Farmer Well I’m not going to read them but can I just summarise them by saying that what His Honour is saying in paragraphs 104 through to
108 is he is distinguishing advocacy from other professions. That’s
104. In 105 he’s pointing out the interrelationship between the bar and bench. And he’s saying that without, if counsel were not performing their duties the bench, the judges, will necessarily have to themselves take over the proper performance of that function. And an obvious example of that is when one of the parties comes to the Court unrepresented. And this is a matter that has increasingly exercised Courts around the world, that the unrepresented litigant not only takes up a lot of time in the Court etc but necessarily makes the judge’s task extremely difficult because to the extent that the judge is forced to perform the role of investigator to make sure that the unskilled, unrepresented litigant’s case is properly put and presented. And it’s.
Keith J But he must be saying that unless there is an immunity they’re not going to carry out this function and that’s going far too far Mr Farmer isn’t it?
Farmer It is going too far but he is saying, to the extent that the bar doesn’t perform its function properly.
Keith J Mm sure.
Farmer It perhaps links into the next and the last policy ground which was the cab rank point. Because clearly there is a concern that if, and Justice Anderson, President Anderson, expresses real concern about the effect that the abolition of the immunity may have on the cab rank principle and therefore on the degree to which unrepresented litigants may be appearing in the Courts. It’s interesting that that’s a trend that’s already started to occur I understand in Canada where something, the figure I heard was from the visiting Canadian Supreme Court Judge that we had at our Bar Conference, was that 25 to 30 percent of parties now appearing in the Canadian Supreme Court are unrepresented and that this is having a real impact first of all on the efficiency of the way the Court system operates, but secondly.
Elias CJ Well we had an unrepresented litigant in this Court and he was most economical with his argument.
Farmer I’m not saying they’re all.
Elias CJ He lost I might say, but it was a Majority decision.
Farmer Some of them can be quite skilful, Mr Erwood for example who spends his, has become a very accomplished, very knowledgeable rather than accomplished, about the law and about the High Court Rules in particular. That’s not to say however that the sorts of concerns that I’m referring to aren’t important. Well I won’t take that point any further.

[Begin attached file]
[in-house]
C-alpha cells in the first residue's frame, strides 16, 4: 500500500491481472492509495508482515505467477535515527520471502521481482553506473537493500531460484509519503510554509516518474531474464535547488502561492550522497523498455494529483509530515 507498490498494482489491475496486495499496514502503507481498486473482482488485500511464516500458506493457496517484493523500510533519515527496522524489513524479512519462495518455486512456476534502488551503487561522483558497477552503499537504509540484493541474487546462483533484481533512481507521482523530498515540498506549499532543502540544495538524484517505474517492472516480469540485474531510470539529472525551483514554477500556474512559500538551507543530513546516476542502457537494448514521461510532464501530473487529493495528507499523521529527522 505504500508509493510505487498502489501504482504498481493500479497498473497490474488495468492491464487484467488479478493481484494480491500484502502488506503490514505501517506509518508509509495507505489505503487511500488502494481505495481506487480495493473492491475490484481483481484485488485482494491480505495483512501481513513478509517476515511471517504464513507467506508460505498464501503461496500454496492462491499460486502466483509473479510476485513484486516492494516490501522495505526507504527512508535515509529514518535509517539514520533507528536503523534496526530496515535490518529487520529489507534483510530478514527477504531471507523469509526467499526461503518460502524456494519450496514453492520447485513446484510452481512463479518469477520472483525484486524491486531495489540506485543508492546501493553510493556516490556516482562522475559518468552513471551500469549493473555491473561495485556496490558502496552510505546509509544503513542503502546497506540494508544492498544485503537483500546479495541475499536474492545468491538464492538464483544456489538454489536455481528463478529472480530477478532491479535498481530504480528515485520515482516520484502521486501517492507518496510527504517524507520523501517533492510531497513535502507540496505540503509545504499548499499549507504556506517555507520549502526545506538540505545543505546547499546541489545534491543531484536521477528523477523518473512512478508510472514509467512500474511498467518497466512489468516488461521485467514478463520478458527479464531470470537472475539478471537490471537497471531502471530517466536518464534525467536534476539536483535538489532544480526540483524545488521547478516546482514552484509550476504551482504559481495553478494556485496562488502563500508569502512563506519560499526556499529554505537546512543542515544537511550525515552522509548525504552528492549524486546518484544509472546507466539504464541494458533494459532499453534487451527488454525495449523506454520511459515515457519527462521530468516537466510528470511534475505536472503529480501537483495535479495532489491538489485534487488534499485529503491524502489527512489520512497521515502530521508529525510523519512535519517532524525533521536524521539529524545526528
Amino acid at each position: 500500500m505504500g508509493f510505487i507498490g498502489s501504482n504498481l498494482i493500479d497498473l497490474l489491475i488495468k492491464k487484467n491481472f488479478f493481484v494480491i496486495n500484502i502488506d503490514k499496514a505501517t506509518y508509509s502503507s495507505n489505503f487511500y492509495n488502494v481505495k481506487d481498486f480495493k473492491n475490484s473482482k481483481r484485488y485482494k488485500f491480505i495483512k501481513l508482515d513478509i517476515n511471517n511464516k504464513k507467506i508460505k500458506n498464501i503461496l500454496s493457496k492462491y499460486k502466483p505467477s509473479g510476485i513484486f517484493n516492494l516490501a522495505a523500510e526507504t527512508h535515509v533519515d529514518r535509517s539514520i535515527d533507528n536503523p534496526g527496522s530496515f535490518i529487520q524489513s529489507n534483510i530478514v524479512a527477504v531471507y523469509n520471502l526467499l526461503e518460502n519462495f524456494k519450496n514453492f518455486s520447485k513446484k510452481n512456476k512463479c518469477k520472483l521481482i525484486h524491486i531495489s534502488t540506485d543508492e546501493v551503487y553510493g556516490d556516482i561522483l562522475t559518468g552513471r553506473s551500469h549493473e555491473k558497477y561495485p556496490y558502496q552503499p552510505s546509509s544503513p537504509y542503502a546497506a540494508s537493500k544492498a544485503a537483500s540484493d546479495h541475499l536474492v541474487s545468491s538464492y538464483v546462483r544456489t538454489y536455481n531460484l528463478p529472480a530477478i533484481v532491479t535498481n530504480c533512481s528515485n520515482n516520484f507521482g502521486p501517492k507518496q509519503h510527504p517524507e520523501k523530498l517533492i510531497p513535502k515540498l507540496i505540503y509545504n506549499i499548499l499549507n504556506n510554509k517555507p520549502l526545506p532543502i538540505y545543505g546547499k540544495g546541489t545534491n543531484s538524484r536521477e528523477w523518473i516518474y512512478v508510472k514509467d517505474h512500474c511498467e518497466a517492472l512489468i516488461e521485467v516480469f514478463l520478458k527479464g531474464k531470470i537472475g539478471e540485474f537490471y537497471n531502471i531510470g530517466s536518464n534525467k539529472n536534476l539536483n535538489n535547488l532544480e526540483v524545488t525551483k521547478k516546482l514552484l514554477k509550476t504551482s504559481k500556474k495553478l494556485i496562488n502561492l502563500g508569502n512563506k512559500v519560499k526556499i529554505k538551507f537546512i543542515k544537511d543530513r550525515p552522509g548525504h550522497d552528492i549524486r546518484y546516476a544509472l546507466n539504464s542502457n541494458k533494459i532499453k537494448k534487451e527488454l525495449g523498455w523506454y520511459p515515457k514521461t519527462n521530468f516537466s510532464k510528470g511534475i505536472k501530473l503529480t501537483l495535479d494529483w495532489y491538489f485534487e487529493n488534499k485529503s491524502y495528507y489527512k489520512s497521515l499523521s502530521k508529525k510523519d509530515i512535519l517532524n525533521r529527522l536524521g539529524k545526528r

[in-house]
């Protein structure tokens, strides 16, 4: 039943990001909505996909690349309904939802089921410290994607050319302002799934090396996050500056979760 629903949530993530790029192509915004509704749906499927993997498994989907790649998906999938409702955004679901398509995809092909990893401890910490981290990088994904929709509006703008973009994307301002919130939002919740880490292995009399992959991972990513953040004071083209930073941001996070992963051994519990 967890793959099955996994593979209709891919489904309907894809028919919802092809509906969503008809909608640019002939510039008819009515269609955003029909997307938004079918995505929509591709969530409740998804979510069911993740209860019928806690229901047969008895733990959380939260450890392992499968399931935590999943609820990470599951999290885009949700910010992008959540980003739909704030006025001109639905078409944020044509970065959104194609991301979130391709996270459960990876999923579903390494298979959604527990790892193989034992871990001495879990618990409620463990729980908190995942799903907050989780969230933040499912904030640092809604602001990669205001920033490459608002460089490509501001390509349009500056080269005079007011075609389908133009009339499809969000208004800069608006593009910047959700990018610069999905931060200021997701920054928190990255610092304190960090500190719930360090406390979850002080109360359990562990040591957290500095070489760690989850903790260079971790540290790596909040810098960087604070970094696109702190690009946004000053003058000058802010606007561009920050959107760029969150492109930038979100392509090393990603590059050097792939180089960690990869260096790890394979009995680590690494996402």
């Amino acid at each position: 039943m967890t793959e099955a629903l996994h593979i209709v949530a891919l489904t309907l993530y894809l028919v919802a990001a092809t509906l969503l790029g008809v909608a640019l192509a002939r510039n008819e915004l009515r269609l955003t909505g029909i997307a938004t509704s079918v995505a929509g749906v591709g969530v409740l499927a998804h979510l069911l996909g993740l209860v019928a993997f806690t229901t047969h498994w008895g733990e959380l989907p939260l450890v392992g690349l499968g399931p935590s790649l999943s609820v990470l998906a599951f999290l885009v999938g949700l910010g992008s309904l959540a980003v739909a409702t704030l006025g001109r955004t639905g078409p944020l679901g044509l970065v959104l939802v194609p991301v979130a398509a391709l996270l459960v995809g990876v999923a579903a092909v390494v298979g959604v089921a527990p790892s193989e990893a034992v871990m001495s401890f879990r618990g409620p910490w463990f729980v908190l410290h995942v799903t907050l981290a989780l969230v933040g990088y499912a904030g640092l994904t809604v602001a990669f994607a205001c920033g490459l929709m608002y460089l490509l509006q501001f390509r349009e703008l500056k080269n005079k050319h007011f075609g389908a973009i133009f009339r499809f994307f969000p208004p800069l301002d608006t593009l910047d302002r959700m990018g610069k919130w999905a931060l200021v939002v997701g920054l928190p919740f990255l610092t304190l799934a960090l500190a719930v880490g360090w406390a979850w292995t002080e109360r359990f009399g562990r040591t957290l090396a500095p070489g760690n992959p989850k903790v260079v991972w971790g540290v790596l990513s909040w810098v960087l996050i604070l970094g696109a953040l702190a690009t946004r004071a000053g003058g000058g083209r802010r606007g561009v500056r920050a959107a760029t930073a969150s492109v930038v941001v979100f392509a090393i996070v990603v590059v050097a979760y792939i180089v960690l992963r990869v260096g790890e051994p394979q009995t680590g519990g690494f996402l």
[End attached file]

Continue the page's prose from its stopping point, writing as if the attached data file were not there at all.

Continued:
It has to be said, on this question of the duty of the Court or duty to the Court I’m sorry. There is some difference of view as to how significant that is as a factor in justifying the immunity. The Majority of the judges in the joint judgment in the D’Orta case in fact disregarded them, regarded them as not being, disregarded that factor, the duty to the Court, as being of great significance. But of course many other judges have placed considerable emphasis on it. And that’s true also of the cab rank rule. The cab rank rule, some judges have disregarded as being of great significance in terms of justifying the immunity. I don’t think that anyone doubts the utility of the cab rank rule. But other judges have taken a much more robust view of the rule and have said that it does serve to go to help support and justify the immunity.
On the duty to the Court, the references I would give you there, and I’m not going to read them, I’ll just give you the references. In Giannarelli in the judgment of Chief Justice Mason at pages 556 and
557 where the learned Chief Justice described what the duty was or what the duty involved. And that in effect they required, among other things, the counsel to help facilitate the speedy and efficient administration of justice. And that went to the need that proper judgment be exercised in terms for example of the number of witnesses that would be called, the number of arguments that would be advanced and so forth. And His Honour’s conclusion was that there was a real risk, to use his words, that if counsel were exposed to liability and negligence, the existence of that potential liability would influence the exercise of independent judgment by making counsel more mindful of the need to avoid any possibility of liability to his client.
He also dealt with the question of insurance. He said that although insurance might alleviate that concern, it certainly wouldn’t eliminate it and that insurance wasn’t to be seen as the panacea and the solution to those concerns they would have.
Justice McHugh at paragraph 113, Justice Callinan at paragraph 379 both thought this was to be, this was an important factor. And in the High Court in this case Justice Salmon, paragraphs 53 to 55, equally